Is HR serious about changing itself?
A bit of a history lesson for anyone who is too young to have partied during the 1980’s or has no idea what HR does. Things in the world of Personnel (now called HR) up until the late 1980’s used to be so straightforward as its purpose, value and role was very functional and one dimensional. We were the ones who tried to make sure people got paid the right amount at the right time and tended to do managers and leaders ‘dirty work’ when it came to people stuff (such as hiring, firing etc…).
Since those heady days of predictability, Personnel has changed its name a few times and seems to have settled down for the time being on the phrase HR Partnership. In reality what this means is HR has gone slightly up the organisational food chain and has definitely got more clout but we think at CourageousHR that fundamentally HR is still the same old wine in new bottles! Or as Francis Bacon (British Philosopher) once famously said “He that will not apply new remedies must expect new evils”
Chatting to friends across the world of HR, speaking at HR conferences and talking to business leaders it seems HR has changed its strap line from being an order taker to a service provider. The rhetoric is spot on but the reality is disappointingly very different. You see not enough HR folk actually know what HR Partnership means let alone understand how to act like a partner with the business.
Therefore, this series of blogs is all about exploring what HR transformation means.
Let’s start at the very beginning – why should HR change? Fundamentally it comes down to two basic things: the world of work is anything but predictable and people are now the competitive advantage for most organisations. In other words, HR’s historical over-reliance on its technical expertise and running a smooth operation is no longer a good enough reason for business leaders to stump up a lot of money without a clear return on investment.
HR has been pushed down the track of HR Partnership because research now shows that HR can become significantly more impactful and value adding when it becomes a full partner in design, planning and implementation of organisational strategy and employee development whilst at the same time ensuring it spends more of its time on being strategic business partners.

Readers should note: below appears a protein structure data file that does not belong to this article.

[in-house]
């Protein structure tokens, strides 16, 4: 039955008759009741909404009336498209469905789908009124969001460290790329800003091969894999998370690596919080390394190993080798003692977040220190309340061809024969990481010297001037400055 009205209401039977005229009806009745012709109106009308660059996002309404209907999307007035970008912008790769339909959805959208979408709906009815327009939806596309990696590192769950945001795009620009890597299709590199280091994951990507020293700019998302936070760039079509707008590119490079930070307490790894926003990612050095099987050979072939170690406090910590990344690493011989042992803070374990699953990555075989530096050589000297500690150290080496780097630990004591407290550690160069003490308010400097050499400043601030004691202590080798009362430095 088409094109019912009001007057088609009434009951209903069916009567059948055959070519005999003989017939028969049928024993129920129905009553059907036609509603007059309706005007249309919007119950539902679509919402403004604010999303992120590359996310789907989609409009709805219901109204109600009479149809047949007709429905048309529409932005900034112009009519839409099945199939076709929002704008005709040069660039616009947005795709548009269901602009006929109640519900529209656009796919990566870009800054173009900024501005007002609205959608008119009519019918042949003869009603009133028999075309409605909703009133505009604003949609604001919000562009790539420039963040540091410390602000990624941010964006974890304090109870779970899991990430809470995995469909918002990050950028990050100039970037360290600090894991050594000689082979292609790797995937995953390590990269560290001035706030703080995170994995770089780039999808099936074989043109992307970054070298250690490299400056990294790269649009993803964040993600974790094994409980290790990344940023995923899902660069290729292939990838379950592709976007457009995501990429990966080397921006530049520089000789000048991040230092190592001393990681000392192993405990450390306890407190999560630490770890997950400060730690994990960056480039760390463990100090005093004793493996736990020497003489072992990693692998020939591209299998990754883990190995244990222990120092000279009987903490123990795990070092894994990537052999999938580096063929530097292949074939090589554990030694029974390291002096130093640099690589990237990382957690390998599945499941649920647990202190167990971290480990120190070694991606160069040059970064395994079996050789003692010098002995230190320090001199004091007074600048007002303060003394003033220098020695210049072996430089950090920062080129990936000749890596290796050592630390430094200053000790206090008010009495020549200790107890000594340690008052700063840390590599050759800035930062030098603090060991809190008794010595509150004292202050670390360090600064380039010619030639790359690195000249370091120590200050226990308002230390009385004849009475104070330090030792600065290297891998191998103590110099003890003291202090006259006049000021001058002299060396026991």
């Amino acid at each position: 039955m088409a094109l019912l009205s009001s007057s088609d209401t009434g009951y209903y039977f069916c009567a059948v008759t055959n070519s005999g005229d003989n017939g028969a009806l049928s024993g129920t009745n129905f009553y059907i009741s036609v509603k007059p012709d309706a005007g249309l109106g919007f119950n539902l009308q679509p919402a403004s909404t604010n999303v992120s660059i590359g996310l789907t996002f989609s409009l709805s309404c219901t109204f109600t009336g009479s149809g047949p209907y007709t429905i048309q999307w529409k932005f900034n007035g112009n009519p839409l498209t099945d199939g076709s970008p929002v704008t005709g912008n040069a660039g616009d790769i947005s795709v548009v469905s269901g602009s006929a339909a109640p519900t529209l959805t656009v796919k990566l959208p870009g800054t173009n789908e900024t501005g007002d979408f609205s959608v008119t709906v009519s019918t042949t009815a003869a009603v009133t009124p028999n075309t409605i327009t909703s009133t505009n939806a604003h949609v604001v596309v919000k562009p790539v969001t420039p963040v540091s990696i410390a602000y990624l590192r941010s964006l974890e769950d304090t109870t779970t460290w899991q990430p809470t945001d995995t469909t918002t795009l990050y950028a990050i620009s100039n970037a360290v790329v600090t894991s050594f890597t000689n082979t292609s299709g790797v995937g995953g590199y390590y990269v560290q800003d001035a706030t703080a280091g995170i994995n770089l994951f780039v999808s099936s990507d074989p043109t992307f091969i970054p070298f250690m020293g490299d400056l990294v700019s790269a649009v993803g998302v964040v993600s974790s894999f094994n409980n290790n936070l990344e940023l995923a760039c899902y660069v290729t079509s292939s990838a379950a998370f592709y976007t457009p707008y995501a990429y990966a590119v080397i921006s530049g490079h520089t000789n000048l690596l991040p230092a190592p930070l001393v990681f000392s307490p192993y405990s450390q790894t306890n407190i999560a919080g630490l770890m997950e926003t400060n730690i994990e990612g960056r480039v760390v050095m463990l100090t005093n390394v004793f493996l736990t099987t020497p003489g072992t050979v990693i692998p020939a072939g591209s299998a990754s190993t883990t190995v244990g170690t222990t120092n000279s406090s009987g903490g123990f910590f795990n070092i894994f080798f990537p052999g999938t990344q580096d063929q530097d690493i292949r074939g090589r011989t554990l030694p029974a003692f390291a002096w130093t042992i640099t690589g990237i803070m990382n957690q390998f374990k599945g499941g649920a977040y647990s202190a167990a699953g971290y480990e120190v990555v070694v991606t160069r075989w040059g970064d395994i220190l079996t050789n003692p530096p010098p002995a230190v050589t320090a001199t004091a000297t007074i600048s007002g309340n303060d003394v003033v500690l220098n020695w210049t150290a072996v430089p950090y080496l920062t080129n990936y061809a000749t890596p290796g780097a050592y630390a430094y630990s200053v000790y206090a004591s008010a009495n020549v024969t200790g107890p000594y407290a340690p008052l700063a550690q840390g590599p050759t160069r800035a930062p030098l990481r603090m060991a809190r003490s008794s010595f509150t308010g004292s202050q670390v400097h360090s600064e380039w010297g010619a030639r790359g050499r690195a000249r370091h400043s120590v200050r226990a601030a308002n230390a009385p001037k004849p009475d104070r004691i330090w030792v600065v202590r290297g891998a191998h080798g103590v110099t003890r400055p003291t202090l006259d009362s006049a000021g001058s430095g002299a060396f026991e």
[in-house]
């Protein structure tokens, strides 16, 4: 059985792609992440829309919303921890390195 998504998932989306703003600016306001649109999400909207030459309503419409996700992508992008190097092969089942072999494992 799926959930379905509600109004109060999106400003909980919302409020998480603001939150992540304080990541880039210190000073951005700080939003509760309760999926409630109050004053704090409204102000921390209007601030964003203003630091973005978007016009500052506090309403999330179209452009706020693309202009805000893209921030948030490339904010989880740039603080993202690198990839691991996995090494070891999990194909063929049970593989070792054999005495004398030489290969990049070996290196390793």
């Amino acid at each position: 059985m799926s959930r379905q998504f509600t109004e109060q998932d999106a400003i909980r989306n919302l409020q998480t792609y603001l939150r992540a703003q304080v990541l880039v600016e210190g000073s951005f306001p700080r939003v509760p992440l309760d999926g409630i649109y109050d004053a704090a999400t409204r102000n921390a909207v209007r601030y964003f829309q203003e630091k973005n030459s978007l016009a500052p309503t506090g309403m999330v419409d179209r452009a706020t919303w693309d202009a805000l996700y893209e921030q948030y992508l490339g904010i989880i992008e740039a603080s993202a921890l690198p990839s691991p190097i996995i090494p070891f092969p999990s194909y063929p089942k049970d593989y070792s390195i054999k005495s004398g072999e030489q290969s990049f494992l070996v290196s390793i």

So far so good! The problem arises in the execution of the HR changes. It seems HR can’t get away from its instinct to find ‘quick fixes’ to complex issues. As an example, we worked with a client which was just about to commence the implementation phase of its HR Business Partnership Model and was wondering why the HR team weren’t “up for it”. Well it didn’t take long to discover the reason why – it had spent nearly 2 years working on HR Process Maps and a new Shared Service Centre yet provided the HR Professionals and business leaders most affected by these changes with a few ‘informative’ PowerPoint presentations.
This is the crux of the HR transformation issue – it is not just about a name change and it certainly is not limited to a physical restructuring. In fact it would be better if the HR BP bandwagon came to a juddering halt to focus less on the hype and invest more time on understanding that the success of HR is down to the quality of its people, the quality of the relationships it has within and across the business, and a real sense of pride and purpose in the value it can bring to and generate.
Would it surprise you to know that over 90% of HR Functions (based on recent global research) are in fact doing some type of change? This is a scary statistic not only because it could imply that HR change is more of a fad rather than a real business need but just as worryingly it appears more than 50% of these change initiatives struggle to meet the key expectations of focusing on HR Strategic issues and managing / reducing costs.
Another surprising statistic is that HR change tends to take a year or more longer than expected (3-4 years on average for any significant HR change programme) due to planning failure. This basically means HR tends not to be great at: ensuring they have senior leaders / line managers’ buy-in; there is a lack of change management planning; a failure to recognise the complexity of the changes being sought which tends to result in a lack of resource availability (e.g. time, money, expertise etc…).
HR is at a crossroads – not necessarily of its own choosing – and it needs to decide whether it is a follower of fashion or a serious business player. If Hr remains a fashion accessory to organisations then the change agenda is less about strategic substance and more cost savings.
To find out how HR can transform itself into being a strategic partner to the business make sure you follow this series of blogs on HR Transformation.
To find out how CourageousHR can support the development of your HR Function please email email@example.com to arrange a call to discuss your specific development needs